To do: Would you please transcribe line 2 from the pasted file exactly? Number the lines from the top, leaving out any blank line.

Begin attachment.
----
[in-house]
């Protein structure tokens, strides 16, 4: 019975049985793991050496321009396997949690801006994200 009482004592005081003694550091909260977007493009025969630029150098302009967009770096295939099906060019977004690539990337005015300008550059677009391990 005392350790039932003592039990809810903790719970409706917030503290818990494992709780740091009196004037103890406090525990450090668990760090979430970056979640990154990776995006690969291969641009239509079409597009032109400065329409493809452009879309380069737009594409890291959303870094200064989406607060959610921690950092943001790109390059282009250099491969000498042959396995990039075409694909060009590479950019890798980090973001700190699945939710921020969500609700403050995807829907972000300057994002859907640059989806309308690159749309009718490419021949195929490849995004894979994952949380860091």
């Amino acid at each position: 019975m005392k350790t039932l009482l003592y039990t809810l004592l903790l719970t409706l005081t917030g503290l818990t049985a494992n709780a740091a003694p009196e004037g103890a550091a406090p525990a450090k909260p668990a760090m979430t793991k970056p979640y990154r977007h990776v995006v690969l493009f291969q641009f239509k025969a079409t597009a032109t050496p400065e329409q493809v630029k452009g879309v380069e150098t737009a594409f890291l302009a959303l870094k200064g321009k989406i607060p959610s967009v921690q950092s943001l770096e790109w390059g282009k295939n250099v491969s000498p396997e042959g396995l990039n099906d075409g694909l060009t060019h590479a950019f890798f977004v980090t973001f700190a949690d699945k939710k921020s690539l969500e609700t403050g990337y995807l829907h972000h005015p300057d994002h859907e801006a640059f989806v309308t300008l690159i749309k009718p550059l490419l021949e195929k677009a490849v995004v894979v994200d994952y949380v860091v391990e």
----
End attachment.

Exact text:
């Protein structure tokens, strides 16, 4: 019975049985793991050496321009396997949690801006994200 009482004592005081003694550091909260977007493009025969630029150098302009967009770096295939099906060019977004690539990337005015300008550059677009391990 005392350790039932003592039990809810903790719970409706917030503290818990494992709780740091009196004037103890406090525990450090668990760090979430970056979640990154990776995006690969291969641009239509079409597009032109400065329409493809452009879309380069737009594409890291959303870094200064989406607060959610921690950092943001790109390059282009250099491969000498042959396995990039075409694909060009590479950019890798980090973001700190699945939710921020969500609700403050995807829907972000300057994002859907640059989806309308690159749309009718490419021949195929490849995004894979994952949380860091």